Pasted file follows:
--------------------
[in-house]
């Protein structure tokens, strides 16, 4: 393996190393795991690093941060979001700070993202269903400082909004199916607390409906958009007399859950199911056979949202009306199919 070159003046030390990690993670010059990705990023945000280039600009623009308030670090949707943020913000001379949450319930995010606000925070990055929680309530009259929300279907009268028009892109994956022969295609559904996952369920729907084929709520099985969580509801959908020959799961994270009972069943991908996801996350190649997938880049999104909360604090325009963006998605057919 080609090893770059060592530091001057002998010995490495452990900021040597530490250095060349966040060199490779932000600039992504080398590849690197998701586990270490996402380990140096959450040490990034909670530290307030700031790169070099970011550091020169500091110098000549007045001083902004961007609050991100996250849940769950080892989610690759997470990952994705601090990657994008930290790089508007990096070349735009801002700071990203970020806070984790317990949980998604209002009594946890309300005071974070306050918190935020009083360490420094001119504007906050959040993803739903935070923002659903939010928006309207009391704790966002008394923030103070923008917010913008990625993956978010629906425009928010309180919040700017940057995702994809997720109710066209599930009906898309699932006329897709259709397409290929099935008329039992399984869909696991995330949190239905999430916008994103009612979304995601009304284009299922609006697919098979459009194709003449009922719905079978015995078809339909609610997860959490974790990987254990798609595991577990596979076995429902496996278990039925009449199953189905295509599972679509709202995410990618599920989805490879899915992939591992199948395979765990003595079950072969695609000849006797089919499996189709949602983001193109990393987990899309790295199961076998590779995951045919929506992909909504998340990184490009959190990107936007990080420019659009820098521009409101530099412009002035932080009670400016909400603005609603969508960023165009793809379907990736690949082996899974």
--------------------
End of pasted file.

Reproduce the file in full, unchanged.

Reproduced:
[in-house]
């Protein structure tokens, strides 16, 4: 393996190393795991690093941060979001700070993202269903400082909004199916607390409906958009007399859950199911056979949202009306199919 070159003046030390990690993670010059990705990023945000280039600009623009308030670090949707943020913000001379949450319930995010606000925070990055929680309530009259929300279907009268028009892109994956022969295609559904996952369920729907084929709520099985969580509801959908020959799961994270009972069943991908996801996350190649997938880049999104909360604090325009963006998605057919 080609090893770059060592530091001057002998010995490495452990900021040597530490250095060349966040060199490779932000600039992504080398590849690197998701586990270490996402380990140096959450040490990034909670530290307030700031790169070099970011550091020169500091110098000549007045001083902004961007609050991100996250849940769950080892989610690759997470990952994705601090990657994008930290790089508007990096070349735009801002700071990203970020806070984790317990949980998604209002009594946890309300005071974070306050918190935020009083360490420094001119504007906050959040993803739903935070923002659903939010928006309207009391704790966002008394923030103070923008917010913008990625993956978010629906425009928010309180919040700017940057995702994809997720109710066209599930009906898309699932006329897709259709397409290929099935008329039992399984869909696991995330949190239905999430916008994103009612979304995601009304284009299922609006697919098979459009194709003449009922719905079978015995078809339909609610997860959490974790990987254990798609595991577990596979076995429902496996278990039925009449199953189905295509599972679509709202995410990618599920989805490879899915992939591992199948395979765990003595079950072969695609000849006797089919499996189709949602983001193109990393987990899309790295199961076998590779995951045919929506992909909504998340990184490009959190990107936007990080420019659009820098521009409101530099412009002035932080009670400016909400603005609603969508960023165009793809379907990736690949082996899974």